On October 5th, 2018, Spark, CBC Radio’s weekly program exploring technology, innovation and design, went out with the Mountain Legacy Project to do some repeat photography. Full disclosure – the repeat photography session actually happened in August this past summer. Meg Wilcox, a Spark contributor and journalist with deep roots in the mountains of western Canada joined the MLP crew for an “in the field” interview. Meg met up with Karson Sudlow, Sonia Voicescu, and Rick Arthur at Elbow Falls Provincial Recreation Area out along the eastern slopes of Alberta’s Rocky Mountains. In classic MLP fashion not only did the crew demonstrate the field processes and talk about landscape change, but they put Meg to work helping to locate the spot the historic images were taken from. Read the introduction and listen to the interview online at CBC Spark.

The group was on the hunt for a photo taken in1897 by Arthur Wheeler. The day was a bit smokey, but they successfully found the vantage point (aka “station”) where Wheeler stood when he captured Elbow Falls on glass plate. Wheeler’s image included the falls itself, a cliff face just east of the cascade, and the careful placement of two survey crew members on a rocky outcrop overlooking the river. The 2018 MLP team occupied the same station as Wheeler and repeated the photograph, complete with sending two people out on the rocky outcrop to stand in for the 1897 crew.

Click the side-arrows on the image below to fade between the modern and historic images — remember to look at the lower right to see the crew!

This historic image was one of over 400 produced by Arthur Wheeler and his team from the years 1896 – 1899. They were surveying and doing photo-topographical mapping in the front ranges and eastern foothills of the Rocky Mountains in southern Alberta. The surveys went from Jumping Pound, just south of today’s Highway 1 and west of Highway 22, south through Sheep River Provincial Park. The most southerly photo station sits some 50 km south of Sheep River on top of Mt. Speke, just outside of the Bob Creek Wildland.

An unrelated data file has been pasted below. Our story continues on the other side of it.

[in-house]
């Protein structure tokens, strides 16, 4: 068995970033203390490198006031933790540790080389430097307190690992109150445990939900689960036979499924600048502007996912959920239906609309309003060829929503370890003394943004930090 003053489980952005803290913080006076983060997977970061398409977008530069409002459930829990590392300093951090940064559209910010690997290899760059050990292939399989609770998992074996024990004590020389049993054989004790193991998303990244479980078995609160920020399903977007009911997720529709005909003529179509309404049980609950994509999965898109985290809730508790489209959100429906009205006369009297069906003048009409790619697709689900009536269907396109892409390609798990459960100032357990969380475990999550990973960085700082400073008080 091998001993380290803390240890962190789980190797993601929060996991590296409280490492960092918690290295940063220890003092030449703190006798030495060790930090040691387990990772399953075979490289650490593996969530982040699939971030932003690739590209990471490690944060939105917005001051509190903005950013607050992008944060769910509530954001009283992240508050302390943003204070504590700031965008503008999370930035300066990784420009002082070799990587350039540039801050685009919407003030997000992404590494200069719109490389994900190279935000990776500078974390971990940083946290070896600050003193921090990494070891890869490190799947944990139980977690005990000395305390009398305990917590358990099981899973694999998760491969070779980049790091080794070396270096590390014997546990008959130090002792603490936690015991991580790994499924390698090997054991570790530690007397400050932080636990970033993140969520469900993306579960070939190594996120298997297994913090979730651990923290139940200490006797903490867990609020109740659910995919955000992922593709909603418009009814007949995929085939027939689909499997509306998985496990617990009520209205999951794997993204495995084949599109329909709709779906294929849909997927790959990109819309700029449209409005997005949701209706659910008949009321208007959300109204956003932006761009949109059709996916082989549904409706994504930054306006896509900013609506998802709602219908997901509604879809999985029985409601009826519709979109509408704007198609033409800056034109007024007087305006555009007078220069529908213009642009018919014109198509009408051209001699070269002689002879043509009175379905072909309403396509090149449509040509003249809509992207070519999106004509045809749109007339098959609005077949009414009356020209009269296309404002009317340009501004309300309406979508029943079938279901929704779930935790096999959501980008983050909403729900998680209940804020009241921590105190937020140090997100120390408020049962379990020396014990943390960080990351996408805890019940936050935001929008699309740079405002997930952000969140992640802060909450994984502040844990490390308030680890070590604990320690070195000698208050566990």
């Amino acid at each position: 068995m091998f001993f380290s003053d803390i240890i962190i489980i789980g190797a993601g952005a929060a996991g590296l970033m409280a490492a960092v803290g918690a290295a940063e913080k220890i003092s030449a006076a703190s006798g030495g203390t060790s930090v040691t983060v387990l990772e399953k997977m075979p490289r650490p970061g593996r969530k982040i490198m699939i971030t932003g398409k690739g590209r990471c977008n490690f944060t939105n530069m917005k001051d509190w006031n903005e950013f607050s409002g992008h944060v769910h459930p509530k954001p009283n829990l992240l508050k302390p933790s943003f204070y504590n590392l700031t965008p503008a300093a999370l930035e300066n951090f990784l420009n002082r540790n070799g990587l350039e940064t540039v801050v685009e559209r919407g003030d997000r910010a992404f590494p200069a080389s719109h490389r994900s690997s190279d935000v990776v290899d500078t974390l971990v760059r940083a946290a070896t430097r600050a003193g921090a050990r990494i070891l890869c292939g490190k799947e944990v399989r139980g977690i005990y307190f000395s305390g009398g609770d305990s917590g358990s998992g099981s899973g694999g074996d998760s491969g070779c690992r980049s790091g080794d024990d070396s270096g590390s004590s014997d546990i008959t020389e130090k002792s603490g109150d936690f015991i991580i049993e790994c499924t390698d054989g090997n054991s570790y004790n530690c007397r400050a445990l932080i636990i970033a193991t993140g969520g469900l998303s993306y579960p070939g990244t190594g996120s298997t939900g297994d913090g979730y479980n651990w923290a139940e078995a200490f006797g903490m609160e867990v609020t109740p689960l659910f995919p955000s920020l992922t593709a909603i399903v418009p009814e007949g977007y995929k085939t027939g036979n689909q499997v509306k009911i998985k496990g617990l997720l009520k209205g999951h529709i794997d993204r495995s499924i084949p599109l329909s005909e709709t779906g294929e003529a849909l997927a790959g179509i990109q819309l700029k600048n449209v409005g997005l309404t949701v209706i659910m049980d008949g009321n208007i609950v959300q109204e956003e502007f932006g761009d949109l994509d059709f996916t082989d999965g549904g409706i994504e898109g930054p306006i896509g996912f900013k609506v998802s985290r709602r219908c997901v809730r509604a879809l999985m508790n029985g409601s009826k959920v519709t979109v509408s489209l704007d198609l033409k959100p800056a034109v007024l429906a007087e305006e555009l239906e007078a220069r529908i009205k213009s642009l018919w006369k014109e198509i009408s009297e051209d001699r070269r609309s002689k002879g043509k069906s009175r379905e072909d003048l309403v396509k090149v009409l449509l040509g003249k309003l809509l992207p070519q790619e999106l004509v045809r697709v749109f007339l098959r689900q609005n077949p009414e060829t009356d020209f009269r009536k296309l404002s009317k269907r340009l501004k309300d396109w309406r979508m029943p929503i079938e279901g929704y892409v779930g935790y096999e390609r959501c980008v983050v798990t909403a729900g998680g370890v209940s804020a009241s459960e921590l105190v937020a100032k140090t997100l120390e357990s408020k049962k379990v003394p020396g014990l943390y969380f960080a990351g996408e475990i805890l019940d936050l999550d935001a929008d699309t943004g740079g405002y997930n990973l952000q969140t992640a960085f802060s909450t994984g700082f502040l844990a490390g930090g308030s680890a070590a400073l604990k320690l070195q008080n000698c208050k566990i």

The federal government of the day, along with a number of private organizations like the Canadian Pacific Railroad, were interested in large-scale irrigation projects. Hence Wheeler’s remit to undertake mapping surveys in order to determine the water supply in various watersheds. The maps would also prove useful in helping to explore the feasibility of building irrigation canal systems.

As always, MLP teams seek to stand where the historic surveyors stood and repeat their photographs as accurately as possible – we are usually within a metre. But, sometimes the land where the surveyors stood has been sufficiently altered such that MLP researchers can’t get right to the exact spot. That’s what occurred here at Elbow Falls – the park has built up a series of ramps, walls, and viewing platforms and Wheeler’s station was right under one of the walkways. The crew had to take an “alternate” shot. Still very good, but, unless they pulled out a jackhammer and put a hole in the concrete, probably off by one or two metres.


Sonia and Karson lining up Wheeler’s 1897 shot of Elbow Falls. Photo by Meg Wilcox


There’s lots of change to see in the photographs – notice how the trees have filled in much of the hillsides in the modern image. Also, notice how much wider and rocky the river’s course appears in the modern shot — this is a direct result of the 2013 floods that inundated SW Alberta in June of that year. It is also interesting to note how similar the geology seems – the cave and cliff face seem very much the same, even though more than a century separates the images.

More resources

To examine the images in more detail click on the Explore Mountain Legacy website.
Explore CBC Spark for more stories on innovation and technology.
Visit Meg Wilcox’s new media débrouillarde website (you’ll be glad you did!!).